The new rules aim to coordinate the pre-FATCA regime with FATCA’s requirements to reduce the burden and conform the rules for due diligence, withholding and information reporting on U.S. persons, to the extent appropriate in light of the different objectives of each rule. For example, the new rules eliminate inconsistencies in the IRC and FATCA documentation requirements (related to identification of payee status) for withholding agents and FFIs.
It’s not just financial institutions that must report on foreign accounts. FATCA requires certain U.S. taxpayers holding foreign financial accounts with an aggregate value that exceeds $50,000 at the end of the tax year ($100,000 for joint filers) or with a total value of more than $75,000 at any time during the tax year ($150,000 for joint filers) to report certain information about those assets on Form 8938, “Statement of Specified Foreign Financial Assets,” along with their annual tax returns. The threshold is higher for those living outside the U.S.
The IRS has indicated that it will issue future regulations requiring a domestic entity to file Form 8938 if the entity is formed or used to hold specified foreign financial assets and the total asset value exceeds the appropriate reporting threshold. Until that time, only individuals must file Form 8938.
Both individuals and entities, however, may also need to file Financial Crimes Enforcement Network (FinCEN) Form 114, “Report of Foreign Bank and Financial Accounts (FBAR),” which supersedes Form TD F 90-22.1. “U.S. persons” must file FBARs with the IRS by June 30 of the following year for each year that:
- The person had a financial interest in or signature authority over at least one financial account located outside of the U.S., and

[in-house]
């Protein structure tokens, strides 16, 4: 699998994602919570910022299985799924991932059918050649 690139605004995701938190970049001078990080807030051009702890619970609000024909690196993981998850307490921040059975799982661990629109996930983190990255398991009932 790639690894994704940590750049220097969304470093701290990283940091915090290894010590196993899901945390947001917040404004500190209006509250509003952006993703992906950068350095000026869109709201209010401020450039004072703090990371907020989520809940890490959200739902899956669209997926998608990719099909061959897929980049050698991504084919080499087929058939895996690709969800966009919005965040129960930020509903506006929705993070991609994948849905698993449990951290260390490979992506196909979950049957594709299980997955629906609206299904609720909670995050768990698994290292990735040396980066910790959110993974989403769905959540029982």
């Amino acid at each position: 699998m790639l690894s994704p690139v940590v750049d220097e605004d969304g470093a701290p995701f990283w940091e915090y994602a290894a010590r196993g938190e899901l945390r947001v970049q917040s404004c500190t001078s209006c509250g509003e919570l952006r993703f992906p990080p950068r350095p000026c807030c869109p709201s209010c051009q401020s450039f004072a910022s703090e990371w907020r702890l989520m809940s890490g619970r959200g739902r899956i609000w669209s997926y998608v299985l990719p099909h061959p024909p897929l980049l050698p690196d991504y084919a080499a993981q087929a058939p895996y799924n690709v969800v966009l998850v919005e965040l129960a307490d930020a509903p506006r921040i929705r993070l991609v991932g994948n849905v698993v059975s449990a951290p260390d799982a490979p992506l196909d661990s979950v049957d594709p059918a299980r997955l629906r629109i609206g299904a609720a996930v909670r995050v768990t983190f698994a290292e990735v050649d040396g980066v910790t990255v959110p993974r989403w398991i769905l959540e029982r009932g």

- The aggregate value of all foreign financial accounts exceeded $10,000 at any time during the calendar year to be reported.
The term “U.S. person” includes U.S. citizens, residents, entities (including, but not limited to, corporations, partnerships and limited liability companies), and trusts or estates. A person who holds a foreign financial account may have a reporting obligation even though the account produces no taxable income.
As information about foreign financial assets increasingly makes its way to the IRS from FFIs, the odds of falling in the agency’s crosshairs by neglecting to file Form 8938 or FBAR will become greater, as will the likelihood of incurring a costly penalty.
If you hold offshore financial accounts, it’s essential that you properly report the required information to the IRS. This latest round of regulations, along with the coming effective date for the withholding requirements, signals an ever tighter focus on foreign assets on the horizon. To ensure you are in compliance, or if you have questions regarding FATCA regulations or reporting requirements, please contact your Warren Averett advisor.